Another caveat is that Google reports the country whose government submitted the request to Google, but this may not always be the government that originated the request. Under Mutual Legal Assistance Treaties, signatory countries agree to pass on law enforcement data requests for other signatories under some circumstances. This might account for some of the United States data requests, for example, if other countries asked the U.S. government to make data requests to Google. We would expect there to be some such proxy requests, but we can’t tell from the reported data how many there were. (It’s not clear whether Google would always be able to distinguish these proxy requests from direct requests.)

With these caveats in mind, let’s look at the numbers. Notably, Brazil tops both the data-requests list and the takedown-requests list. The likely cause is the popularity of Orkut, Google’s social network product, in Brazil. India, where Orkut is also somewhat popular, appears relatively high on the list as well. Social networks often breed disputes about impersonation and defamation, which could lead a government to order release of information about who is using a particular account.

The U.S. ranks second on the data-requests list but is lower on the takedown-requests list. This is consistent with the current U.S. trend toward broader data gathering by law enforcement, along with the relatively strong protection of free speech in the U.S.

Finally, China is a big question mark. According to Google, the Chinese government claims that the relevant data is a state secret, so Google cannot release it. The Chinese government stands conspicuously alone in this respect, choosing to deny its citizens even this basic information about their government’s activities.

There’s a lot more information I’d like to see about government requests. How many citizens are affected? How many requests does Google comply with? What kinds of data do governments seek about Google users? And so on.

Despite its limitations, Google’s site is a valuable step toward transparency about governments’ attempts to observe and control their citizens’ online activities. I hope other companies will follow suit, and that Google will keep pushing on this issue.


April 27 Workshop at Princeton CITP: Internet Security, Internet Freedom

On April 27th, the Center for Information Technology Policy is hosting a one-day workshop on campus here at Princeton. We invite you to attend. Here is the summary of the event, called Internet Security, Internet Freedom:

The internet is at once a means for great openness and great control — expression and exclusion. These forces have long been at work online, but have recently come to the fore in debates over the United States’ cyber security policy and its increased focus on “internet freedom.” The country now has a Cybersecurity “czar” that has presented a 12-part national initiative, and also has a Secretary of State who has forcefully stated the case for internet freedom. But what do these principles mean in practice?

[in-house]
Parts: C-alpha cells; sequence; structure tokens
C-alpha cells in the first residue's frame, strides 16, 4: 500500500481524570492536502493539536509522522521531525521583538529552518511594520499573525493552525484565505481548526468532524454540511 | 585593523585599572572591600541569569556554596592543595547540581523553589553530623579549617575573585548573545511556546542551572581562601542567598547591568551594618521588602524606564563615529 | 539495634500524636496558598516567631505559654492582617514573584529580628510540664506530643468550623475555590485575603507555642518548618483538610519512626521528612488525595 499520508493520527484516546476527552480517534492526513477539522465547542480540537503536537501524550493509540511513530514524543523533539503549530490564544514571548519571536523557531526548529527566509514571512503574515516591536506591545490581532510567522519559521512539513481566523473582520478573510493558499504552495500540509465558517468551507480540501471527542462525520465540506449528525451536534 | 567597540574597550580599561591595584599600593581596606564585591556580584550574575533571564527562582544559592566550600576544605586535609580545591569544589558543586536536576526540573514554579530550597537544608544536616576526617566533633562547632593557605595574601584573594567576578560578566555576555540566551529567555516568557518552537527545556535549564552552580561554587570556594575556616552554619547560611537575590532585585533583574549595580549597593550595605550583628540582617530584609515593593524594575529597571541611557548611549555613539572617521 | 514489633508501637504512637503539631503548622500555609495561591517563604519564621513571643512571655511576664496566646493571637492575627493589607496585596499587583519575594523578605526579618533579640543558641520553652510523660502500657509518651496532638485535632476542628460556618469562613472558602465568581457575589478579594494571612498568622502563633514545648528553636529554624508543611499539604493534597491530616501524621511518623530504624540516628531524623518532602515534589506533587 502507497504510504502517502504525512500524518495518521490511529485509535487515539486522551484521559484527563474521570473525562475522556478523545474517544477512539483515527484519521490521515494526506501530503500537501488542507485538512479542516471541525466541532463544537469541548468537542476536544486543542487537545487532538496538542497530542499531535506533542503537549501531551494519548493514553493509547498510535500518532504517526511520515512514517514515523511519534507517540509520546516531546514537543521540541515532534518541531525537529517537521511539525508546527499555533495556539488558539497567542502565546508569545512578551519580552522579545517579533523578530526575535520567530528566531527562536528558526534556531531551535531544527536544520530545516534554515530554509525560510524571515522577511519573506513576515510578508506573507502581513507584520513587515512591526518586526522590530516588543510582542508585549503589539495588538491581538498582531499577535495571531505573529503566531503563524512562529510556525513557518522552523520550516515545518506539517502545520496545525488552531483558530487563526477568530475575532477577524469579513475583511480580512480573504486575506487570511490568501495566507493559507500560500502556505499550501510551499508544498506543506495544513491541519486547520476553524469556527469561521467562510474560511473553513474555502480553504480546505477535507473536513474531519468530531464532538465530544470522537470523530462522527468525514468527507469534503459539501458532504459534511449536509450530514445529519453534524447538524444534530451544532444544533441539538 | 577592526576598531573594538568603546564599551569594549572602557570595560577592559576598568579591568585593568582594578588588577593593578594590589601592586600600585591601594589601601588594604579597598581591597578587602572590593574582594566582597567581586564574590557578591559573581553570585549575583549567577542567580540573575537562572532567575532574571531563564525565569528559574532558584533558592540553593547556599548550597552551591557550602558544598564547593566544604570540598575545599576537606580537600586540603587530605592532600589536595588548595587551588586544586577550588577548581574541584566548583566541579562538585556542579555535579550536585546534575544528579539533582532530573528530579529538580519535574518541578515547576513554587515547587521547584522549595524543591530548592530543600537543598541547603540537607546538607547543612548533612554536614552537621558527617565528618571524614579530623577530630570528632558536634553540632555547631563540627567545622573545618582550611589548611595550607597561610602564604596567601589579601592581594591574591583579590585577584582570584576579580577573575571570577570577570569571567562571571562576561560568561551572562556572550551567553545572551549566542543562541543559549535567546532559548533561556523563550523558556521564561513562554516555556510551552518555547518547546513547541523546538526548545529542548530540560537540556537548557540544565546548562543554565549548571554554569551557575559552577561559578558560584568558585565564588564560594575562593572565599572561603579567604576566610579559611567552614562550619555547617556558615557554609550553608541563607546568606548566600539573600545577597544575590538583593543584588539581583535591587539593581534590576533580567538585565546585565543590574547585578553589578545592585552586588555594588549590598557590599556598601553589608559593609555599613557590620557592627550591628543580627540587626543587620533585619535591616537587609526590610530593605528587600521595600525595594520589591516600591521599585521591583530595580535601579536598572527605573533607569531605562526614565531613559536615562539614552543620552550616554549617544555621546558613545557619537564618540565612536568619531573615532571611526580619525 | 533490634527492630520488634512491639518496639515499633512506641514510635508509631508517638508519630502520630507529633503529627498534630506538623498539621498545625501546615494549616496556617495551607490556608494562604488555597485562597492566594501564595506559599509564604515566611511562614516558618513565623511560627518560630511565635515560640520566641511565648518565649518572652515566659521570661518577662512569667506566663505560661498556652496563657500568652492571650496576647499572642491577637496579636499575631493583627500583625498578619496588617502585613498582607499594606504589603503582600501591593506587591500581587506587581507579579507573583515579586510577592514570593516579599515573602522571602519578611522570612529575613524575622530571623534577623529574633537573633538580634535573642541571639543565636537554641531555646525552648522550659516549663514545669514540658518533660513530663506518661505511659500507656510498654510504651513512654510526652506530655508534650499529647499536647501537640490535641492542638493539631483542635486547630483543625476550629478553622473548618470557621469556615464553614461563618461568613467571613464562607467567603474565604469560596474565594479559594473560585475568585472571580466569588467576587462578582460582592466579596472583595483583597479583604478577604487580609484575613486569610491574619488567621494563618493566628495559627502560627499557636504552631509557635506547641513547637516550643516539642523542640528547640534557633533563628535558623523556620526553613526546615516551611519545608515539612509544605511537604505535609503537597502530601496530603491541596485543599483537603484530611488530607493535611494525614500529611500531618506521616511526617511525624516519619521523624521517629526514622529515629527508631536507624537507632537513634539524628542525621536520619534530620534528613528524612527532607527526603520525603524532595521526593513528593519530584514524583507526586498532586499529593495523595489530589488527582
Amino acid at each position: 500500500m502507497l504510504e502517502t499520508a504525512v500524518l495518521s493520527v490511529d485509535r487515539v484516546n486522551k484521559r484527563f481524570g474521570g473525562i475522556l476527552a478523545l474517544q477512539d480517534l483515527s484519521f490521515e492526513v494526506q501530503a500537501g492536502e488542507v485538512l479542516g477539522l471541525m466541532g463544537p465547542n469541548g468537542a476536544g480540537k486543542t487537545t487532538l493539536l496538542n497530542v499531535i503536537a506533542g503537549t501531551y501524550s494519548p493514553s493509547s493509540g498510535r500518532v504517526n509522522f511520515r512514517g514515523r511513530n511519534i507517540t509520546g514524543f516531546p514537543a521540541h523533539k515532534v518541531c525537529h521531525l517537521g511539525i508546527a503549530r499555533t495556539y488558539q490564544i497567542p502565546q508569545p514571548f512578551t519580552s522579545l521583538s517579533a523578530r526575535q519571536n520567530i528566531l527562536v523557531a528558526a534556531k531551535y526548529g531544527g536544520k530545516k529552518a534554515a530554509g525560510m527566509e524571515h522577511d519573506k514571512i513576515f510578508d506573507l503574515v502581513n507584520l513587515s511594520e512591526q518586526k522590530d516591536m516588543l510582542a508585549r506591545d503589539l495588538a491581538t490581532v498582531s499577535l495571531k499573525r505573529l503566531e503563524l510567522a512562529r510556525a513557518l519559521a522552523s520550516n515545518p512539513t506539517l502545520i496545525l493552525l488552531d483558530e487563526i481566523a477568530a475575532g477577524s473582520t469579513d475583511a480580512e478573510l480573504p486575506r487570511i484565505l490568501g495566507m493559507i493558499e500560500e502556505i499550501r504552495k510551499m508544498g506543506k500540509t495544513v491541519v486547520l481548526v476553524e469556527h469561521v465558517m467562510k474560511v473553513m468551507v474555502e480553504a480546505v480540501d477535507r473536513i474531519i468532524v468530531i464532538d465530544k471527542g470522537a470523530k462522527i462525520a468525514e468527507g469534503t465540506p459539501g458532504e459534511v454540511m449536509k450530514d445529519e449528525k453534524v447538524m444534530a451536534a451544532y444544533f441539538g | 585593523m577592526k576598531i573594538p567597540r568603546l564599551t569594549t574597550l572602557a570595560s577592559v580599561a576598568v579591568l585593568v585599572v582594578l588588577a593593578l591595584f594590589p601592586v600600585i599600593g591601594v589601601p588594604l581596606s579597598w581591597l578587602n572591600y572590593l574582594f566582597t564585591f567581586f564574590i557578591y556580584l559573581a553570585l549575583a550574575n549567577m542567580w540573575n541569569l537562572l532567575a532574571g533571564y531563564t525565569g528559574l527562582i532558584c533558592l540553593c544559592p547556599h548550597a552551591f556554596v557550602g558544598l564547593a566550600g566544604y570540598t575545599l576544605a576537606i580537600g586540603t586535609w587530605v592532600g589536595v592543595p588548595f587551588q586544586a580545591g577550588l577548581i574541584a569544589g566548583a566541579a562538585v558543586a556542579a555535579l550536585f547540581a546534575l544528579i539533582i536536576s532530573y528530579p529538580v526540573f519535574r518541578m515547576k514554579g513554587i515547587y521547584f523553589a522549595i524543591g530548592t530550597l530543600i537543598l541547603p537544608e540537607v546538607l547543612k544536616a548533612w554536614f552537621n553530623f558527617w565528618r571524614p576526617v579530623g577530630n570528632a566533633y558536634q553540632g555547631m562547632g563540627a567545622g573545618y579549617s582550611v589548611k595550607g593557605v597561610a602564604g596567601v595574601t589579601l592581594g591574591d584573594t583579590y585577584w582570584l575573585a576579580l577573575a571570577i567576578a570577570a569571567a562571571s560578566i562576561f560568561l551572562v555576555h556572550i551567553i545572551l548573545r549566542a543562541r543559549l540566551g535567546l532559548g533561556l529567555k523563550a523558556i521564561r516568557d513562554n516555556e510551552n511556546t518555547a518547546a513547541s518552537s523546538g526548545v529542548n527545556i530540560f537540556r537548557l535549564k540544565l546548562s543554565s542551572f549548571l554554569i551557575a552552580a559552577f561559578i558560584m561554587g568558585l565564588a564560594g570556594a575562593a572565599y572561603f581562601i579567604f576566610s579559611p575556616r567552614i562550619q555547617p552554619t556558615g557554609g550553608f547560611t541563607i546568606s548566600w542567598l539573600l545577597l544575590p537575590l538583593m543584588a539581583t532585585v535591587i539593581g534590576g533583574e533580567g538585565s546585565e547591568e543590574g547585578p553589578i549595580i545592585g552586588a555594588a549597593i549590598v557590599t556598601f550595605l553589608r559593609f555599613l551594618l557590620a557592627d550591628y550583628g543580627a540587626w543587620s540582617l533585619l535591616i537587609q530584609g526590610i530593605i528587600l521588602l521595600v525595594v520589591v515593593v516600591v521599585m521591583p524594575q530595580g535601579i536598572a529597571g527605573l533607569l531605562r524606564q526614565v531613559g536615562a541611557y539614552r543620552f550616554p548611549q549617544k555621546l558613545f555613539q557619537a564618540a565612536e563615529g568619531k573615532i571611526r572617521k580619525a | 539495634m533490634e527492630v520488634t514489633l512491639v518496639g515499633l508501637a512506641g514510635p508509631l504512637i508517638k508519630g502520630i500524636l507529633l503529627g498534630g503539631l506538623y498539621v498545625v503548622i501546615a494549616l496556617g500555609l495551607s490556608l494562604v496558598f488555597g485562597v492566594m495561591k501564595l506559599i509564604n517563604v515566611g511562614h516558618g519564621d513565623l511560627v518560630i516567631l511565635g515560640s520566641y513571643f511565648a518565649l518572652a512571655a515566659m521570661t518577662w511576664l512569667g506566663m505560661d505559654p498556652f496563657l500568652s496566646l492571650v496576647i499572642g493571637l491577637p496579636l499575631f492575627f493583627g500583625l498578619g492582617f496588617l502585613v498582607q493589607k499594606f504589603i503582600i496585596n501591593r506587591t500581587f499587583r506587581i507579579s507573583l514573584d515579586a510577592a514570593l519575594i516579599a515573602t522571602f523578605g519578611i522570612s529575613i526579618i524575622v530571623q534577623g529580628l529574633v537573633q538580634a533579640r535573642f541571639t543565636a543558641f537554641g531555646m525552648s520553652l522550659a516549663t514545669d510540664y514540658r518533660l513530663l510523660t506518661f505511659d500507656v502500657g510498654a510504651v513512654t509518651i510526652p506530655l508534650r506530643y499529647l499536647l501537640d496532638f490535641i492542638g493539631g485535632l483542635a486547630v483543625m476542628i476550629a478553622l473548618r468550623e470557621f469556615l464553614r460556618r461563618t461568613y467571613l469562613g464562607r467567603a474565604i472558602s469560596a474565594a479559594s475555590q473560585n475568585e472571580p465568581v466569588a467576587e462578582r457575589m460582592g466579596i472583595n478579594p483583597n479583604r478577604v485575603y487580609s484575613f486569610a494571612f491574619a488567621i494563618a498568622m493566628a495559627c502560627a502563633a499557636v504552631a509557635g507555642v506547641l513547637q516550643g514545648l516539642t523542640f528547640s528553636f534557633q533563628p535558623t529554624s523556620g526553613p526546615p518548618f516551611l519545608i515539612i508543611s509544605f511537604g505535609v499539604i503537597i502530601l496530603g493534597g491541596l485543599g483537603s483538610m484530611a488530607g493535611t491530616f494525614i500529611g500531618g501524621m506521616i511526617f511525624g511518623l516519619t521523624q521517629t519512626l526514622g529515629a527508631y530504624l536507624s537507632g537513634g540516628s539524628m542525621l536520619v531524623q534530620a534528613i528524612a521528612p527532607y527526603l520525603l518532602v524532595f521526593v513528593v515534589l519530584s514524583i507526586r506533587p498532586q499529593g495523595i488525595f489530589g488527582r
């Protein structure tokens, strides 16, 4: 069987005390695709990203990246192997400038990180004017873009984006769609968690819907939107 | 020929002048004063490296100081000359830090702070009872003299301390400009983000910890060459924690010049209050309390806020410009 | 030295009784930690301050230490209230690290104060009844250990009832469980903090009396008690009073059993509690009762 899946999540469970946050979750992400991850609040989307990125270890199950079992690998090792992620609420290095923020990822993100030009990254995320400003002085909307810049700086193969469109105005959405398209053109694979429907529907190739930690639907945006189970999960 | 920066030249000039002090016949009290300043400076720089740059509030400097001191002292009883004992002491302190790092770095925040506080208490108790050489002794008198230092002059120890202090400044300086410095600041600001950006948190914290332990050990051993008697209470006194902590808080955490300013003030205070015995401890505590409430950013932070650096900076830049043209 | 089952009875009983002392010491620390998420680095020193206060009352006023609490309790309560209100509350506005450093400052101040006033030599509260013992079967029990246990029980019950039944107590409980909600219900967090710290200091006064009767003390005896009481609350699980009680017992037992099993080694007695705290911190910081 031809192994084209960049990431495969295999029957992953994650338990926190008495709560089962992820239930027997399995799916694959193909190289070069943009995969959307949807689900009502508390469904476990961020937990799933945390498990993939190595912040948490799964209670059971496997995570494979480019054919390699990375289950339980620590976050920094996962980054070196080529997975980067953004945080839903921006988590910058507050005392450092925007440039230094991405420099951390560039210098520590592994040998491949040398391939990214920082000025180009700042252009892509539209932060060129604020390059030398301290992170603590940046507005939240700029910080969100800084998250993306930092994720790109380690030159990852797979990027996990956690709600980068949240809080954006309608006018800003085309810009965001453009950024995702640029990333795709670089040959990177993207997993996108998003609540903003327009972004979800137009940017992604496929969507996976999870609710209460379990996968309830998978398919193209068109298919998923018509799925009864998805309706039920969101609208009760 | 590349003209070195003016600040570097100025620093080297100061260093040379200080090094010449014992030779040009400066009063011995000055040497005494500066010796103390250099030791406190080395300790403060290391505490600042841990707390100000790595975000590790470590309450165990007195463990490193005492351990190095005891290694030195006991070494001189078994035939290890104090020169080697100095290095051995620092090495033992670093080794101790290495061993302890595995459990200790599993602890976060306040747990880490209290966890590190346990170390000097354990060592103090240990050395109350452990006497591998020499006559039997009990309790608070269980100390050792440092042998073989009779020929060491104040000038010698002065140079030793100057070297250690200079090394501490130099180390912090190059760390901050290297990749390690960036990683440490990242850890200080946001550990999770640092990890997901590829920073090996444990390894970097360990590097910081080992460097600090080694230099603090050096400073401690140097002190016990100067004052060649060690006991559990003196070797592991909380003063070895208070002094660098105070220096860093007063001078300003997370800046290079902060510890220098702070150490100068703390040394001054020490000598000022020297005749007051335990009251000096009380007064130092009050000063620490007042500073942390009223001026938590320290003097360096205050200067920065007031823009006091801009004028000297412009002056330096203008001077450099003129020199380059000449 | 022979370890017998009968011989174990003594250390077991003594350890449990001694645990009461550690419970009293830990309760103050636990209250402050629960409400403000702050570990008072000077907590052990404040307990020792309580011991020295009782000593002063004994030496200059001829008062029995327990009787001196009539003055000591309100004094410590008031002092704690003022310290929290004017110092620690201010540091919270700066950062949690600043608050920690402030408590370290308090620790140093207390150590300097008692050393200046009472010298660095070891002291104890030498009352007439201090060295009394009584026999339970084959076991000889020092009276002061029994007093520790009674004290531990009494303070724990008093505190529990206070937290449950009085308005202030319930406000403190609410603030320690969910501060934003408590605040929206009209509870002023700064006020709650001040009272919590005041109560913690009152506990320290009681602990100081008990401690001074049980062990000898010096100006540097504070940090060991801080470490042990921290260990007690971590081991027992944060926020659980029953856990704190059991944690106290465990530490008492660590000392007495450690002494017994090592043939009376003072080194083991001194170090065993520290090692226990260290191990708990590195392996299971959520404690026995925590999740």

This workshop explores how security and freedom both compliment each other and compete. A spectrum of security risks at different layers of the network beg for technical and governance solutions. Flash points like the recent Google-in-China developments highlight the nexus of security and speech. A growing discourse about internet freedom calls out for workable theories and models. This event will bring together technologists, policymakers, and academics to discuss the state of play and viable ways forward.

The keynote speaker will be Alec Ross, Senior Advisor for Innovation in the Office of Secretary of State. Alec will discuss the State Department’s increased focus on the issue of Internet freedom. He recently commented that 2009 was “the worst year in the history of the Internet as it related to Internet freedom.” The panelists feature a variety of experts on issues of online freedom as well as network security.

Please join us. For more information and instructions on how to register, see the workshop page here:


Flash, Scratch, Ajax: Apple's War on Programming

Any ambitious regulatory scheme will face pressure to expand, in order to protect the flanks of the main regulation against users’ workarounds. Apple’s strategy of regulating which apps can run on the iPhone and iPod is just such a regulation, and over the last week or so Apple has been giving in to the pressure to expand its regulation.

To illustrate Apple’s regulatory problem, consider a hypothetical iPad app called Ed’s App World (EAW). EAW lets you download items called EdApps, which consist of instructions that the EAW app carries out. Any developer can create an EdApp which expresses its instructions in Ed’s Programming Language. It’s entirely possible to create an app like EAW.